34. 34. Classification of epiphyseal injuries  Salter Harris- 1963  Poland 1898  Aitken 1936  Petersons 1970
    35. 35. Salter Harris  Type 1 transphyseal plane  X ray only shows soft tissue swelling  Diagnosis by MRI and USG  Avoid stress x ray  # line in zone of hypertrophy  Minimal growth disturbance
    36. 36.     Type II Metaphyseal and physeal component Thurston holland fragment sign Growth disturbance uncommon
    37. 37.  Metaphyseal spike may damage physis A. Dorsally displaced type II fracture of the distal radius. Note the evidence of impaction of the epiphyseal fragment (with the physis) by the dorsal margin of the proximal fragment metaphysis. B. One year later, there is x-ray evidence of physeal arrest formation in the distal radial physis.
    38. 38. Type III  Begins in the epiphysis as a fracture thro the articular surface  2 fragments- small portion of epiphysis and physis large with long bone  Type 3 fracture fixed with screw 
    39. 39.      Type IV Veritical shear Disrrupt articular cartilage Metaphyseal and epiphyseal cross union is common Reduction and stabilization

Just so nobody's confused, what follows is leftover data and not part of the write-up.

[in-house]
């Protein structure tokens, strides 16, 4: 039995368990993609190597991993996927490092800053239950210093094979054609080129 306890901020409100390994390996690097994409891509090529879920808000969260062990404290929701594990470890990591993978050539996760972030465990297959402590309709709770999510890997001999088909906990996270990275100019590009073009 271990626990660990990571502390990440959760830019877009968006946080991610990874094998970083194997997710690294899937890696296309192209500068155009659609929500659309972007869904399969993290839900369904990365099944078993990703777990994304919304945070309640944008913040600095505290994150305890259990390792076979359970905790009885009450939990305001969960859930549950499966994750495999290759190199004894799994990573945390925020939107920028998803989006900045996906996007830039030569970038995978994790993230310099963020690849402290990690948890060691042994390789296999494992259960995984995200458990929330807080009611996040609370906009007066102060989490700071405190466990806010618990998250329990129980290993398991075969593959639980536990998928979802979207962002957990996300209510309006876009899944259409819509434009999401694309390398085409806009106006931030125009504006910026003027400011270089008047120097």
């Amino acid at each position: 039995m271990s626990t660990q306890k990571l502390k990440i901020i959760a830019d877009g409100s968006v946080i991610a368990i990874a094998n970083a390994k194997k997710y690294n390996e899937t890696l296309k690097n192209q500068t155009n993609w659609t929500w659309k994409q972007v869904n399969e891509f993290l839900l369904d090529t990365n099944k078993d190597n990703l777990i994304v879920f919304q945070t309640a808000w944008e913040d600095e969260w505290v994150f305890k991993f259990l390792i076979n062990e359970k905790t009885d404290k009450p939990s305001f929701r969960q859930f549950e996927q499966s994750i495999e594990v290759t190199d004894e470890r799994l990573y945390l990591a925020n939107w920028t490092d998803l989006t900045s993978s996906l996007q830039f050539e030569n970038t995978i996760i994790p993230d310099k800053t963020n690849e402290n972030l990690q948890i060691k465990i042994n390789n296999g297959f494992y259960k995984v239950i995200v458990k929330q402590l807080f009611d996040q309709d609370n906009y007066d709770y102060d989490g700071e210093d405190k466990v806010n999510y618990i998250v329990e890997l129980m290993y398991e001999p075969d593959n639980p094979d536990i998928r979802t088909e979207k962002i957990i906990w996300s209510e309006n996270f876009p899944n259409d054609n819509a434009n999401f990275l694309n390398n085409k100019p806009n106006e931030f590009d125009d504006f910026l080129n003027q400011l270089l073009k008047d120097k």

40. 40.  Type V  Unrecognized compression  Normal x ray show a premature physeal closure later
    41. 41. Poland classification Poland type I, epiphyseal separation without metaphyseal fragment, or extension into the epiphysis. Poland type II, physeal fracture line extends into the metaphysis. Poland type III fracture extends from the articular surface to the physis and continues peripherally through the physis. Poland type IV, T-condylar fracture of the epiphysis and physis.
    42. 42. Aitken classification    Type 1 – SH2 Type 2 – SH 3 Type 3 – SH 4
    43. 43. Petersons Classification  Does not accept SH 5  Peterson 2 to 5 like SH 1 to 4   Peterson 1- transverse metaphyseal fracture with longitudinal extension into physis Peterson 6- partial physeal loss
    44. 44. Evaluation of physeal injury  Xray  CT  MRI  USG  Arthorgraphy to assess the congrugency of articular surface
    45. 45. Treatment  Stabilize first  General principles  Children # heal rapidly  Cast immobilization  Accurate reduction  Complication – growth disturbance, neurovascular compromise